Secondary pump flow 600 gpm @ 50 per each
Condenser pump flow 1,062 gpm @ 60 per each
Outdoor ambient design 75F wet bulb

Lowest project and

operating risk


(See table on page 8)

Application requirement
Total Design Envelope
1st year savings


By incorporating Design Envelope and Integrated Plant Control

we are able to provide a lower carbon footprint, more efficient
and more economical first cost solution whilst maintaining
flexibility and lower life cycle costs.
With Armstrong Design Envelope solutions, customers will
enjoy major savings on all levels: lowest installed and operating
costs, lowest environmental impact and lowest project risks. In
this example the savings amounts to a staggering $145,000;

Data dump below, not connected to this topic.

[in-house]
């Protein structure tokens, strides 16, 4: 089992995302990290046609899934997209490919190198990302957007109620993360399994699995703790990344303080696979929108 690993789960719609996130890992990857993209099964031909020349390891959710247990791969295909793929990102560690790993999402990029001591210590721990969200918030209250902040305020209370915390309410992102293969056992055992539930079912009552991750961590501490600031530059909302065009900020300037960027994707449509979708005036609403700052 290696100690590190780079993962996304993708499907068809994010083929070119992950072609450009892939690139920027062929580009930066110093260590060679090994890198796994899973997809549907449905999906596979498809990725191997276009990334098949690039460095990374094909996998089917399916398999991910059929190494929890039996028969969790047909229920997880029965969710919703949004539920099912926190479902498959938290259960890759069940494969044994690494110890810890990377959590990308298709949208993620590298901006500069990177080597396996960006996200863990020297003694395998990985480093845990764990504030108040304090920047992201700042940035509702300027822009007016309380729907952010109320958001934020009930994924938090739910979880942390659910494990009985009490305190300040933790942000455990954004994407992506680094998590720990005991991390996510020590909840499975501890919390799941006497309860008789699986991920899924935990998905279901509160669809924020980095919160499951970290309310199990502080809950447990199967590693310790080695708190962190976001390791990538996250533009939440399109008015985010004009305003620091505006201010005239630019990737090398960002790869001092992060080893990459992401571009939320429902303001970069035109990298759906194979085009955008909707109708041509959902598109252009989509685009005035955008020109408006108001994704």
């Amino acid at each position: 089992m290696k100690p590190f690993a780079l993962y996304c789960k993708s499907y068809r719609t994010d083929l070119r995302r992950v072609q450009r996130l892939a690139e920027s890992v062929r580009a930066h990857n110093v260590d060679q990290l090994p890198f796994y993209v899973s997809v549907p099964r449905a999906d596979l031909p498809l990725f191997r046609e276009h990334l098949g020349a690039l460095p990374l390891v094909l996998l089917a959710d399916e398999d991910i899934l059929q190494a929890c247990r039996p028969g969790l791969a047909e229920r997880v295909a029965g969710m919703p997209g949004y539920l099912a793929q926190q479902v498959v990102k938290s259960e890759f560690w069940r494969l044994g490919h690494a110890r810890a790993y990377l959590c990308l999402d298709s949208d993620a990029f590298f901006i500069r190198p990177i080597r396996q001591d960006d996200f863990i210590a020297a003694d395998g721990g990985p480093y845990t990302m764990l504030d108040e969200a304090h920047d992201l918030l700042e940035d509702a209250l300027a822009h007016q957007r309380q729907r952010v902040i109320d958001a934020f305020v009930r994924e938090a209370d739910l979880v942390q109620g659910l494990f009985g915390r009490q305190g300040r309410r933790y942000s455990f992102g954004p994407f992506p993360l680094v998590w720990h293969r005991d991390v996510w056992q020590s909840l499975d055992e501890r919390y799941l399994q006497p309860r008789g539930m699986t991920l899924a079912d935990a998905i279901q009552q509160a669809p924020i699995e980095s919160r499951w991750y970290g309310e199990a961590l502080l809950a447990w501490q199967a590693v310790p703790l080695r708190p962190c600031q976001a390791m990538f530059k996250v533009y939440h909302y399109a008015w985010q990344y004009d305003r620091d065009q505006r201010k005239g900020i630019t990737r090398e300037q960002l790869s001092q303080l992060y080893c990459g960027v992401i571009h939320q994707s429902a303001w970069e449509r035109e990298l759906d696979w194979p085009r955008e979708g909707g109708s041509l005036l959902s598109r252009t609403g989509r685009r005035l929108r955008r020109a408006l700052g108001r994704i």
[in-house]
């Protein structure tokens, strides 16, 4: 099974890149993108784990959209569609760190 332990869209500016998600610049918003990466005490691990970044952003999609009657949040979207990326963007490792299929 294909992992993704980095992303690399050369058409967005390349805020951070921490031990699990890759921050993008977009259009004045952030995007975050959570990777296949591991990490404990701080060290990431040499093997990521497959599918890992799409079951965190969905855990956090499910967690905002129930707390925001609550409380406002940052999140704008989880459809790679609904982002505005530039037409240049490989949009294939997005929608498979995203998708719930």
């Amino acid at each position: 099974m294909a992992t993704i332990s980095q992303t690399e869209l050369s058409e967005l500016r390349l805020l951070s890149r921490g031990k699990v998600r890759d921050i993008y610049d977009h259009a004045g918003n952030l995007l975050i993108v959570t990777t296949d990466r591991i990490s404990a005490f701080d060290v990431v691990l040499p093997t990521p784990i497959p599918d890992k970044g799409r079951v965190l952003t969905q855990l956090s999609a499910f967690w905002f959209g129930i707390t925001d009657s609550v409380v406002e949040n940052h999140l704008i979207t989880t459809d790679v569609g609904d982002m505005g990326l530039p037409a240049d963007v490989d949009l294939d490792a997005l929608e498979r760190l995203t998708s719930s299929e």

These savings result from bms replacement with ipc and ips
control, simplified piping and space savings and civil structure
savings with Design Envelope pumps combined with reduced
operating cost (the cost of chillers and cooling towers are

Data Center
Water cooled chiller plant (all-variable)

desi g n env e lo p e
applic a ti o n g ui de

A breakdown of the total savings is explained in detail on the

following pages.

lowest installed cost

Savings area

More than 20% lower energy costs:

Design Envelope plant installed


Material & installation

Time (labour)
Power infrastructure
Civil structure
Commissioning & call backs
Total installed savings

g For the secondary loop, selecting DE 4300 pumps reduces

the hp requirement per pump from 15hp to 10hp and
thereby reducing electrical infrastructure costs.

12 hp (9 Kw)

$82,648.59 (57%)

Through optimized Design Envelope pump selections, we are

able to select equipment for the same flow and head duty, but
with smaller hp motors where we are able to integrate the control/vfd into the pump.
The table above summarizes the achieved savings for the example installation for the total lowest installed cost.